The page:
CLIMBING A MOUNTAIN: SELF-ACTUALIZATION AS A MULTILEVEL PROCESS 

And so enters the “multilevelness” of his theory: in Dabrowski’s language, the process of development starts at a unilevel (non-vertical) place. For example, as children, we experience no inner conflict about who we are; the rules of life are clear and we live them without much thought or reflection.

 

For some of us, some event or thought – a tragedy, an injustice, or a growing inner confusion about the rules of life as we have known them – awakens a doubt or curiosity in us. This inner questioning leads us to begin the process of introspection. Though it’s often very hard for the gifted person to believe or understand (clients challenge me on this point regularly), the reality is that some people never seem to reach a point of questioning and introspection. For these individuals, though they may be the kindest people in the world (or the meanest, or anywhere on the spectrum), their lives unfold more or less on the same “level” of non-conflicted acceptance of “the way things are”.

 

Those who break through the horizontal tension of being at the base of the mountain are those who are awakened to a different kind of conflict – the vertical conflict: an inner awareness of who we are now (at the base or lower levels of the mountain) and an equal inner awareness of who we want to be according to our highest vision of ourselves (when we will have completed the climb).

 

In Living with Intensity, Daniels and Piechowski quote J.D. Salinger as an example of a highly gifted individual who was stuck in this unilevel conflict: he tried many religions, belief systems, extreme diets and fasting, etc, always looking for the external solution to his inner disharmony. “Experiencing feelings of inferiority, [these individuals] seek approval from others,” Daniels and Piechowski explain. “Vacillating between self-centeredness and concerns about others’ opinions, their self-concept rests on shifting sands” (pg. 23).  It is only moving beyond this horizontal conflict that allows our journey toward self-actualization to truly commence.

 

Daniels and Piechowski liken Dabrowski’s “multilevel journey” of self-actualization to the process of climbing a mountain. Some people never even consider starting the journey; are they even aware that the mountain exists? Others, like J.D. Salinger, seem to be aware of the mountain and are moving, but they just keep hiking around its base, never starting the climb.  And then there are those who are climbing…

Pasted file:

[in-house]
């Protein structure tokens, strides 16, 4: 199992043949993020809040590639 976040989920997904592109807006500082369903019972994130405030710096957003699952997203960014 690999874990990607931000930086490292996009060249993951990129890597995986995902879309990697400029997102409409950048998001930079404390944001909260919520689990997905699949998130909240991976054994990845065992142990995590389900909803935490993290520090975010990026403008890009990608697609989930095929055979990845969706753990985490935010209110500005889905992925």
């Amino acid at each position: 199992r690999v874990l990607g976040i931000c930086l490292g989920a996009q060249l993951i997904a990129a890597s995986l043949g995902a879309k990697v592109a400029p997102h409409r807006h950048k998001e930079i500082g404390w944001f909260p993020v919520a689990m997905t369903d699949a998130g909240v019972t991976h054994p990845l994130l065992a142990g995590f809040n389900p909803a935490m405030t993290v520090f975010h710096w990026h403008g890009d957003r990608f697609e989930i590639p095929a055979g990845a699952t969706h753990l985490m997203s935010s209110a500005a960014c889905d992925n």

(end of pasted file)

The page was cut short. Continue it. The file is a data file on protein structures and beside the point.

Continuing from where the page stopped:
Those who break through the horizontal tension of being at the base of the mountain are those who are awakened to a different kind of conflict – the vertical conflict: an inner awareness of who we are now (at the base or lower levels of the mountain) and an equal inner awareness of who we want to be according to our highest vision of ourselves (when we will have completed the climb). This is the vertical tension that Dabrowksi credited as the catalyst for self-actualization.

 

The idea behind Positive Disintegration, as he formally called his theory, is this process we go through when we try to resolve the difference between our “lower” and “higher” (or ideal) selves; it is the “disintegration” or deconstruction that our lower self experiences in order to be rebuilt into our ideal self.  In the analogy of the mountain, this could be likened to the letting go of the “baggage” that is holding us back from either starting or continuing the climb, and to the reorganizing of what remains in a way that supports our continued journey.

 

 

TOWARDS POSITIVE DISINTEGRATION: FROM "DISORIENTED" TO "MASTER" 

As it can be intensely disharmonious, this disintegration process can look very much like pathology – people in this phase are known to go through agonizing and frightening periods of self-doubt, anxiety, frustration, depression, and sometimes extreme disorientation. They may feel they are going crazy, are alien, that their lives have little meaning or hope, or they are intensely lonely, as if they were the only ones living this indescribable pain – this, especially if they are surrounded by people uninterested in the climb, since no one seems to understand why they aren’t simply satisfied with life as it is.

 

But Dabrowski (and many others who have challenged modern notions of brain pathology) considered this disintegration to be very positive: our deconstruction allows us to reconstruct ourselves, based on our own highest vision of our lives. Once we see what we are carrying, we can let go of what no longer serves us, and we can reorganize and reconstruct ourselves (which takes considerable time, effort and loving support) according to our own self-chosen highest expression. This is the “top of the mountain,” as the analogy goes.